New studies have recommended that the incidence of maternal deaths following a cesarean delivery could be reduced by a new medical procedure- thromboembolism prophylaxis.
Thromboembolism is a general term describing both thrombosis and its main complication, which is embolisation
Thrombosis is the formation of a clot or thrombus within the lumen of a blood vessel, obstructing the flow of blood through the circulatory system.
In embolisation, if a bacterial infection is present at the site of thrombosis, the thrombus may break down, spreading particles of infected material throughout the circulatory system.
The study suggests that universal use of thromboembolism prevention treatment can significantly reduce death risk following caesarean delivery.
The study identified 95 maternal deaths among 1,461,270 births due to complications of preeclampsia, amniotic fluid embolism, obstetric hemorrhage, cardiac disease, and pulmonary thromboembolism.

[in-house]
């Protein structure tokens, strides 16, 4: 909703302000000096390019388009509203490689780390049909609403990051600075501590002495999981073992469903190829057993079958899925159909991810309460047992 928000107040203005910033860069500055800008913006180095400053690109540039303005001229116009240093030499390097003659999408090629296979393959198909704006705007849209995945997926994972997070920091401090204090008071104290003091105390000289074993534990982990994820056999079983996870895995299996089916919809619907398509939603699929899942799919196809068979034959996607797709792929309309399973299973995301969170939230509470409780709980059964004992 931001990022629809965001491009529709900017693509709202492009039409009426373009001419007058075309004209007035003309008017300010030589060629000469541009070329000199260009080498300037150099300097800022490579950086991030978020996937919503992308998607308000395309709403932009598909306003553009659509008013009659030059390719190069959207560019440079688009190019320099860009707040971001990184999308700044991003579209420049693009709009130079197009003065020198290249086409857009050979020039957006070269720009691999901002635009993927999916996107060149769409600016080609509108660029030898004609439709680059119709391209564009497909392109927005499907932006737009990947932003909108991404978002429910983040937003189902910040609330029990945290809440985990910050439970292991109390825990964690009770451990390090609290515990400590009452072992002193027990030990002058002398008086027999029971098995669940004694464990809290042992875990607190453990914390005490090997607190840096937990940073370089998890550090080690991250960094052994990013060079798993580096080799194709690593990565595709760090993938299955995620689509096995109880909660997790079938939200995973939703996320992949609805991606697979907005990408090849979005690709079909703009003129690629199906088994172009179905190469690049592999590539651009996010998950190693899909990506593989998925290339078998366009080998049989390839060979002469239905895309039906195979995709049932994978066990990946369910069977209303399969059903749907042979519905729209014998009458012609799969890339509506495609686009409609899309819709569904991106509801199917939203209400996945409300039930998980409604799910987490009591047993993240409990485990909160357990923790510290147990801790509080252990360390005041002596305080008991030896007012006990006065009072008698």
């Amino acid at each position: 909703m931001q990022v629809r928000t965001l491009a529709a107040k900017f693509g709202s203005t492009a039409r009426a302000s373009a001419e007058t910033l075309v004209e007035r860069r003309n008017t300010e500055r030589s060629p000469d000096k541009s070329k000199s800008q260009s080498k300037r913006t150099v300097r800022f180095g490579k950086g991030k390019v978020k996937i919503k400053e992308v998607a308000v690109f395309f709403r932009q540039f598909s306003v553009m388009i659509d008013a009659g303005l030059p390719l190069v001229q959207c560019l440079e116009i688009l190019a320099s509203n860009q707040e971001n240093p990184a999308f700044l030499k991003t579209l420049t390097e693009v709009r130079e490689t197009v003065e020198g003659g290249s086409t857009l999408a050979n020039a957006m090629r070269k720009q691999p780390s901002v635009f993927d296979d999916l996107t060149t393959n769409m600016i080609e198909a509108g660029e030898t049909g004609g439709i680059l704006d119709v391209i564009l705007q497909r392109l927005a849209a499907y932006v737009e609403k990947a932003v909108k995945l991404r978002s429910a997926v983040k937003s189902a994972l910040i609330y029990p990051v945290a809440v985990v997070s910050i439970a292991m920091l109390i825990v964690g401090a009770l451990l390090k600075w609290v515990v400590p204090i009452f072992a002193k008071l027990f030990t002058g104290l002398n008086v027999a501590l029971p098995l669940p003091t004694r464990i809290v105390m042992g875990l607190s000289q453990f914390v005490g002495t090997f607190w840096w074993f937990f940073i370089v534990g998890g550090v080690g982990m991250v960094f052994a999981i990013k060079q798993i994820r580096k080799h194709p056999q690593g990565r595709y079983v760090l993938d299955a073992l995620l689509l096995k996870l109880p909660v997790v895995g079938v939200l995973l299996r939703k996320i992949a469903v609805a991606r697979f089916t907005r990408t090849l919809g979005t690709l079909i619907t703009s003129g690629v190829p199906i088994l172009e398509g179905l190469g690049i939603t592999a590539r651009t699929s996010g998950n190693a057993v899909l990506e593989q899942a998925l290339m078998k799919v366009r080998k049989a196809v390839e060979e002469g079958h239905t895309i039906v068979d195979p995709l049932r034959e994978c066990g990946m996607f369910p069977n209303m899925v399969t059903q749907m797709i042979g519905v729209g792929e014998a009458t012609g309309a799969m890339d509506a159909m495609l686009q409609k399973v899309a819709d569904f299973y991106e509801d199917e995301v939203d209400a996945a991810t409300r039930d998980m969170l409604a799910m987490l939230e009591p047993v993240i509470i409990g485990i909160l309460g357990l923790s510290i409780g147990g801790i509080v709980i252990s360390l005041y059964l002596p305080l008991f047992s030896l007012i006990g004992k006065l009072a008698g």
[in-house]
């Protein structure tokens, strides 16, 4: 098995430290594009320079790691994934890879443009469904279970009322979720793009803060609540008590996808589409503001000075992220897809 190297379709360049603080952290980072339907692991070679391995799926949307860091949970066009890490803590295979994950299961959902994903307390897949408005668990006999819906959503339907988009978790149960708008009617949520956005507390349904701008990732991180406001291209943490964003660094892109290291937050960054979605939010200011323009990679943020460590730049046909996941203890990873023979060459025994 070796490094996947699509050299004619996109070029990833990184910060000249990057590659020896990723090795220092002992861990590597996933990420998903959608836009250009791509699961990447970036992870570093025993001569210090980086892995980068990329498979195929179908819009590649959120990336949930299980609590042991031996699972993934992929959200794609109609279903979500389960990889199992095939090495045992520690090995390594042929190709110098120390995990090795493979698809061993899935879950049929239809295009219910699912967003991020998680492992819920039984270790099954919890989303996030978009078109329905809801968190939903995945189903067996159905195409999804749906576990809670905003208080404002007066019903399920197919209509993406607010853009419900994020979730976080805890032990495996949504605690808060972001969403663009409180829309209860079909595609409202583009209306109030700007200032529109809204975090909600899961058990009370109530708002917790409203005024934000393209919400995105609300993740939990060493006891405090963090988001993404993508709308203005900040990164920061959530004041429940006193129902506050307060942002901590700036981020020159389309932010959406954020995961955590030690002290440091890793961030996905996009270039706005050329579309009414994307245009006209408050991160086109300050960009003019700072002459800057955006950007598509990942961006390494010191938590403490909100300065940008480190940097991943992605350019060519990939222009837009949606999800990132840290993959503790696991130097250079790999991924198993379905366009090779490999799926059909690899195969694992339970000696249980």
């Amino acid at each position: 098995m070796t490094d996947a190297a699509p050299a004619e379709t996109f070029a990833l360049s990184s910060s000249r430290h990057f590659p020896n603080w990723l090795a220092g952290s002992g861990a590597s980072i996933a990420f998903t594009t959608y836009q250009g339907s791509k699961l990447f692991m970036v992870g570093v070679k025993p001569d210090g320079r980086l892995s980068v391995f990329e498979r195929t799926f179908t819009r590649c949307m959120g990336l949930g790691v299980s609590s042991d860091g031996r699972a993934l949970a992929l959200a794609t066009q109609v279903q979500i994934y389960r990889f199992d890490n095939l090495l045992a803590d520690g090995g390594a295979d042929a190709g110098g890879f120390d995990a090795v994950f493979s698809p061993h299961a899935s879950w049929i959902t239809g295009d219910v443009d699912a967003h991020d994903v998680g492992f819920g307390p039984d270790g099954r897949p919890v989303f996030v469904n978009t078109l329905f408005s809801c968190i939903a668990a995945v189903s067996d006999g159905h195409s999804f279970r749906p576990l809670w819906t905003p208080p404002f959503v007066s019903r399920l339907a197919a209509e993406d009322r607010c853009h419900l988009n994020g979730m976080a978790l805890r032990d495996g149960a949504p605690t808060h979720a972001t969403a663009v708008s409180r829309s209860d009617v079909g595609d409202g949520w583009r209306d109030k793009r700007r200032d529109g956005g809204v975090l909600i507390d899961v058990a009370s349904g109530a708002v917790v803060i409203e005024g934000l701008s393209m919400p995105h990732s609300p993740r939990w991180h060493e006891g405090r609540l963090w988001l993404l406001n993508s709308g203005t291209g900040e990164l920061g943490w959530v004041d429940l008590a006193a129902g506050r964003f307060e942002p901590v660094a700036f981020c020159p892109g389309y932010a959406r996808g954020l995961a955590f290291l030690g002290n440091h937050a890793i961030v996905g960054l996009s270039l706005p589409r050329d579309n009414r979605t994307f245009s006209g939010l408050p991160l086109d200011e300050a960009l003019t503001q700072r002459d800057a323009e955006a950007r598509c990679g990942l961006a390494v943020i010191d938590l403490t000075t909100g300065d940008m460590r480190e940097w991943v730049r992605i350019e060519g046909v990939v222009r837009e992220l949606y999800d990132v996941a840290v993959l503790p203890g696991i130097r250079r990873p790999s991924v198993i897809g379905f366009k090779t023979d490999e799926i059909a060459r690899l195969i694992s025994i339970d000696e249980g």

During the analysis, 9 patients died from pulmonary thromboembolism, 7 after cesarean delivery and 2 after vaginal birth.
"In nearly every population of adult surgical patients, either medical or mechanical thromboprophylaxis reduces venous thromboembolism by approximately 70%..." said Steven L. Clark, MD, Medical Director of the Women and Newborns Clinical Program, Hospital Corporation of America.
"If one assumes similar efficacy in pregnant women, 5 of the 7 deaths from pulmonary embolism in women undergoing cesarean delivery would have been prevented if a policy of universal use of medical or mechanical thromboprophylaxis for patients undergoing cesarean had been in place," he added.
The study is published in the July 2008 issue of the American Journal of Obstetrics and Gynecology.